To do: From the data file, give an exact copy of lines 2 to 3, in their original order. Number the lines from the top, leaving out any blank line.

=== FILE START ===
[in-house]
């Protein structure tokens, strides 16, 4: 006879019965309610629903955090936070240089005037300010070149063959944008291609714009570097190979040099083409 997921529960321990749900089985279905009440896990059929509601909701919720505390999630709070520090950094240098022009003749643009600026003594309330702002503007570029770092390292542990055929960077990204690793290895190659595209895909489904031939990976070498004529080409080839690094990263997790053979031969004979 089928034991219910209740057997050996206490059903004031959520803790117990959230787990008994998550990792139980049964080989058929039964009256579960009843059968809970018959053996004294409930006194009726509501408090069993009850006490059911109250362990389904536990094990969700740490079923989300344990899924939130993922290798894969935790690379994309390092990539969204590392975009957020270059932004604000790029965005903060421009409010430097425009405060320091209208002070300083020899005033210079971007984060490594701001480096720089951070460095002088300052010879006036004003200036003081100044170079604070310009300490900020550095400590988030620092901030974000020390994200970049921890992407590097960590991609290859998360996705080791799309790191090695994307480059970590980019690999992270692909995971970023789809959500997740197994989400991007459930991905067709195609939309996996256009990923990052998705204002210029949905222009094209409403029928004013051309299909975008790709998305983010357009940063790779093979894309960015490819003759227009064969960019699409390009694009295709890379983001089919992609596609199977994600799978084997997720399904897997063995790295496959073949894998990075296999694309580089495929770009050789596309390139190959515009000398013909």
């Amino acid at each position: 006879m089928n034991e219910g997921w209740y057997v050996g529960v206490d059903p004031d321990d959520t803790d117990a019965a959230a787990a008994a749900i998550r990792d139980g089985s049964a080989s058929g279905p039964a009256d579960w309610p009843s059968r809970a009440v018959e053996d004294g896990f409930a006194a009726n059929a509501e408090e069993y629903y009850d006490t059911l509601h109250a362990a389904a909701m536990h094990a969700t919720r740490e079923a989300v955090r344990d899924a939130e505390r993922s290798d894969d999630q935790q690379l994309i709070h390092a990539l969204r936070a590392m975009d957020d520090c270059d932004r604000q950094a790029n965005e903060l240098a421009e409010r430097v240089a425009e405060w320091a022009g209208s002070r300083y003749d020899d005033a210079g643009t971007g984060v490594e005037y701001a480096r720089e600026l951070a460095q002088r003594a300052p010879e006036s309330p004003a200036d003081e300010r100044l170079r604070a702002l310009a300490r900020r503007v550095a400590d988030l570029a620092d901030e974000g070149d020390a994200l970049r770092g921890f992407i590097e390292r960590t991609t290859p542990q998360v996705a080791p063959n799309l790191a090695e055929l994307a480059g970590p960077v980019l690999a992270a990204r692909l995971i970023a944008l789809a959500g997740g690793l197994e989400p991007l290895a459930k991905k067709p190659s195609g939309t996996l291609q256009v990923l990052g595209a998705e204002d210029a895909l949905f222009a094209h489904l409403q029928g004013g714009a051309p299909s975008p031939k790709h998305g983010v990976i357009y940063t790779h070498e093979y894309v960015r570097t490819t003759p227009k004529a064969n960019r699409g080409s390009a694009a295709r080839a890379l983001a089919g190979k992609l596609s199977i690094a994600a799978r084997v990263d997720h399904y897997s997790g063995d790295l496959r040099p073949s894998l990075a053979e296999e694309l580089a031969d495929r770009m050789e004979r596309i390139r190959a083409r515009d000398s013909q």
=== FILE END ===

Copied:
């Protein structure tokens, strides 16, 4: 006879019965309610629903955090936070240089005037300010070149063959944008291609714009570097190979040099083409 997921529960321990749900089985279905009440896990059929509601909701919720505390999630709070520090950094240098022009003749643009600026003594309330702002503007570029770092390292542990055929960077990204690793290895190659595209895909489904031939990976070498004529080409080839690094990263997790053979031969004979 089928034991219910209740057997050996206490059903004031959520803790117990959230787990008994998550990792139980049964080989058929039964009256579960009843059968809970018959053996004294409930006194009726509501408090069993009850006490059911109250362990389904536990094990969700740490079923989300344990899924939130993922290798894969935790690379994309390092990539969204590392975009957020270059932004604000790029965005903060421009409010430097425009405060320091209208002070300083020899005033210079971007984060490594701001480096720089951070460095002088300052010879006036004003200036003081100044170079604070310009300490900020550095400590988030620092901030974000020390994200970049921890992407590097960590991609290859998360996705080791799309790191090695994307480059970590980019690999992270692909995971970023789809959500997740197994989400991007459930991905067709195609939309996996256009990923990052998705204002210029949905222009094209409403029928004013051309299909975008790709998305983010357009940063790779093979894309960015490819003759227009064969960019699409390009694009295709890379983001089919992609596609199977994600799978084997997720399904897997063995790295496959073949894998990075296999694309580089495929770009050789596309390139190959515009000398013909």
């Amino acid at each position: 006879m089928n034991e219910g997921w209740y057997v050996g529960v206490d059903p004031d321990d959520t803790d117990a019965a959230a787990a008994a749900i998550r990792d139980g089985s049964a080989s058929g279905p039964a009256d579960w309610p009843s059968r809970a009440v018959e053996d004294g896990f409930a006194a009726n059929a509501e408090e069993y629903y009850d006490t059911l509601h109250a362990a389904a909701m536990h094990a969700t919720r740490e079923a989300v955090r344990d899924a939130e505390r993922s290798d894969d999630q935790q690379l994309i709070h390092a990539l969204r936070a590392m975009d957020d520090c270059d932004r604000q950094a790029n965005e903060l240098a421009e409010r430097v240089a425009e405060w320091a022009g209208s002070r300083y003749d020899d005033a210079g643009t971007g984060v490594e005037y701001a480096r720089e600026l951070a460095q002088r003594a300052p010879e006036s309330p004003a200036d003081e300010r100044l170079r604070a702002l310009a300490r900020r503007v550095a400590d988030l570029a620092d901030e974000g070149d020390a994200l970049r770092g921890f992407i590097e390292r960590t991609t290859p542990q998360v996705a080791p063959n799309l790191a090695e055929l994307a480059g970590p960077v980019l690999a992270a990204r692909l995971i970023a944008l789809a959500g997740g690793l197994e989400p991007l290895a459930k991905k067709p190659s195609g939309t996996l291609q256009v990923l990052g595209a998705e204002d210029a895909l949905f222009a094209h489904l409403q029928g004013g714009a051309p299909s975008p031939k790709h998305g983010v990976i357009y940063t790779h070498e093979y894309v960015r570097t490819t003759p227009k004529a064969n960019r699409g080409s390009a694009a295709r080839a890379l983001a089919g190979k992609l596609s199977i690094a994600a799978r084997v990263d997720h399904y897997s997790g063995d790295l496959r040099p073949s894998l990075a053979e296999e694309l580089a031969d495929r770009m050789e004979r596309i390139r190959a083409r515009d000398s013909q």